Please bear with me, since I have just started working on this.
Assuming that the laws of thought apply.
The basic goal of the algorithm is to recast the statement into true or false premises and check if a true and false clashes. If there is a clash then the statement or the set of statements is/contains a paradox. This is the rule for determining if a statement or a set of statements is/contains a paradox.
When I say clash, it means that a statement upon recasting cannot be said to have both true and false attributes.
"This statement is true" is true. "This statement is false" is true.
The set of both statements is a paradoxical set.
If in a statement there is a clash between true and false statements then it is a paradoxical statement.
"This statement is false" is true
"R, which is the set of all sets which are not members of themselves, is a member of itself" is True "R is a set of all sets which are not members of themselves" is true. "R is a set of all sets which are members of themselves" is false. "R is a member of itself" is true. Collectively it cannot be true, because there is a clash.
Now, we only need to recast the statement into true and false using the "not" operator to evaluate if a statement is true or false. We can evaluate all truth values and find if there is a clash between a true and false somewhere. If there is a clash then the collective set of statements or the statement is a paradox.
I got a couple in there. Can anyone throw me a paradox where this fails? I am trying to make it even simpler. Thank you so much! I think you will need some logic to recast more complicated statements, but this should identify the simple ones.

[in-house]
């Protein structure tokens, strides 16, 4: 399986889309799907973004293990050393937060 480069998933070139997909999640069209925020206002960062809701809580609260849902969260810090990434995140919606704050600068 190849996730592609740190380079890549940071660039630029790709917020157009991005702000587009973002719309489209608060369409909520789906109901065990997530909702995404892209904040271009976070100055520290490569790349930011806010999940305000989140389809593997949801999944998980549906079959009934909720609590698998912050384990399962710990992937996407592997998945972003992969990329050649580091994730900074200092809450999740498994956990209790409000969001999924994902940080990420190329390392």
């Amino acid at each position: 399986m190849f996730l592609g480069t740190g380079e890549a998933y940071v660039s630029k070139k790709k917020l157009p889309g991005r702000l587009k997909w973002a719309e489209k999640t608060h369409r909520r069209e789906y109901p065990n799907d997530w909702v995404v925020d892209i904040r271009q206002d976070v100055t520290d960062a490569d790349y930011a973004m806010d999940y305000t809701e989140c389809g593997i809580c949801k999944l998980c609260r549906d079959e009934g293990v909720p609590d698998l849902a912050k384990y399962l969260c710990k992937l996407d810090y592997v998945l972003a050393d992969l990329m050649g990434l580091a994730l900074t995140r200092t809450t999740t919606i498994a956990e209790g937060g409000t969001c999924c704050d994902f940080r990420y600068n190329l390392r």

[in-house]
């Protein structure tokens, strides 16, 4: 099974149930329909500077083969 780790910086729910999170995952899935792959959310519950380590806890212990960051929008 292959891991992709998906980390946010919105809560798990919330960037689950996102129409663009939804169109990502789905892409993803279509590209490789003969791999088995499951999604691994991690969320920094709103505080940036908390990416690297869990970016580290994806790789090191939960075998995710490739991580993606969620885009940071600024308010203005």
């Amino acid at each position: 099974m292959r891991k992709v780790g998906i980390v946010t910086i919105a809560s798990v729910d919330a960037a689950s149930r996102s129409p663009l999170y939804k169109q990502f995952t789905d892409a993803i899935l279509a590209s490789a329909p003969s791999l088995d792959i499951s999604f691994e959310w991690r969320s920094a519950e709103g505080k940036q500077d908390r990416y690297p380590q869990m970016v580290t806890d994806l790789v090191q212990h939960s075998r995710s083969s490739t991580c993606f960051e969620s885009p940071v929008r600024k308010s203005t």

If nothing else, could you please verify this to be correct, and let me know if there is any procedure for finding if a set of statements contains a paradox currently exists. I think the general procedure detailing a clash between true and false in a paradox is absolutely correct.
I just came to know that there is a boolean procedure for finding self reference paradoxes, but it seems to me that my method might just be slightly more efficient, since it does not require solving for the entire set of statements but can halt whenever a clash is found. It could be hard to find if the set of statements has a solution or a clash or not, in the case of Wen's paper on the same, which recasts statements as boolean statements.
I can use this to disprove strong AI. Can someone please tell me if it is already proven that a human like intelligence cannot be recreated on a Turing machine.